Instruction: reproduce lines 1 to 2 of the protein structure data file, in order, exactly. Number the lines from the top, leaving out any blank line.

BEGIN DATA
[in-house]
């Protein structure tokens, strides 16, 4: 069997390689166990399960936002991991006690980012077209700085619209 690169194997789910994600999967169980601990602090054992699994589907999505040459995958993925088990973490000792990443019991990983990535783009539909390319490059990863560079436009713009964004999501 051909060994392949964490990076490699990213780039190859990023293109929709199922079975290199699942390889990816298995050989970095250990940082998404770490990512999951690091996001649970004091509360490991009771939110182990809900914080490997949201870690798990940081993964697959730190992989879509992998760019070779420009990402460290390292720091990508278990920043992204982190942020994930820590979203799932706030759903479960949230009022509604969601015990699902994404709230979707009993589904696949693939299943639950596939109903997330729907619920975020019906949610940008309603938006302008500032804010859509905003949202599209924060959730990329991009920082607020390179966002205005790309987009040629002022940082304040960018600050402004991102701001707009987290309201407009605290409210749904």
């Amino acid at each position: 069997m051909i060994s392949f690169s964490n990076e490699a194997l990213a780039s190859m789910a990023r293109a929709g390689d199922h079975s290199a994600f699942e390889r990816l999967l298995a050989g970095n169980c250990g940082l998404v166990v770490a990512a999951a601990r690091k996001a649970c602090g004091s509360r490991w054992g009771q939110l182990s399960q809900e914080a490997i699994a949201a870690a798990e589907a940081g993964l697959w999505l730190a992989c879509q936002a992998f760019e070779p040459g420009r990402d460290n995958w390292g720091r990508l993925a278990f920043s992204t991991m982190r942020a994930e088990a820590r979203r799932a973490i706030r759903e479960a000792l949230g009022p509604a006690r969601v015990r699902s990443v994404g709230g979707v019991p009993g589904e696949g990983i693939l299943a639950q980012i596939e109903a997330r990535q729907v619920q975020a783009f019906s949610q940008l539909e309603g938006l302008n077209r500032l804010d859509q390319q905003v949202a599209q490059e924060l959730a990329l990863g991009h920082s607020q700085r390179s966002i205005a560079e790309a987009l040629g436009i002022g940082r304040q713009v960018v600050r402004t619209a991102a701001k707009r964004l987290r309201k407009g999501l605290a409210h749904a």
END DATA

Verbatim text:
[in-house]
């Protein structure tokens, strides 16, 4: 069997390689166990399960936002991991006690980012077209700085619209 690169194997789910994600999967169980601990602090054992699994589907999505040459995958993925088990973490000792990443019991990983990535783009539909390319490059990863560079436009713009964004999501 051909060994392949964490990076490699990213780039190859990023293109929709199922079975290199699942390889990816298995050989970095250990940082998404770490990512999951690091996001649970004091509360490991009771939110182990809900914080490997949201870690798990940081993964697959730190992989879509992998760019070779420009990402460290390292720091990508278990920043992204982190942020994930820590979203799932706030759903479960949230009022509604969601015990699902994404709230979707009993589904696949693939299943639950596939109903997330729907619920975020019906949610940008309603938006302008500032804010859509905003949202599209924060959730990329991009920082607020390179966002205005790309987009040629002022940082304040960018600050402004991102701001707009987290309201407009605290409210749904």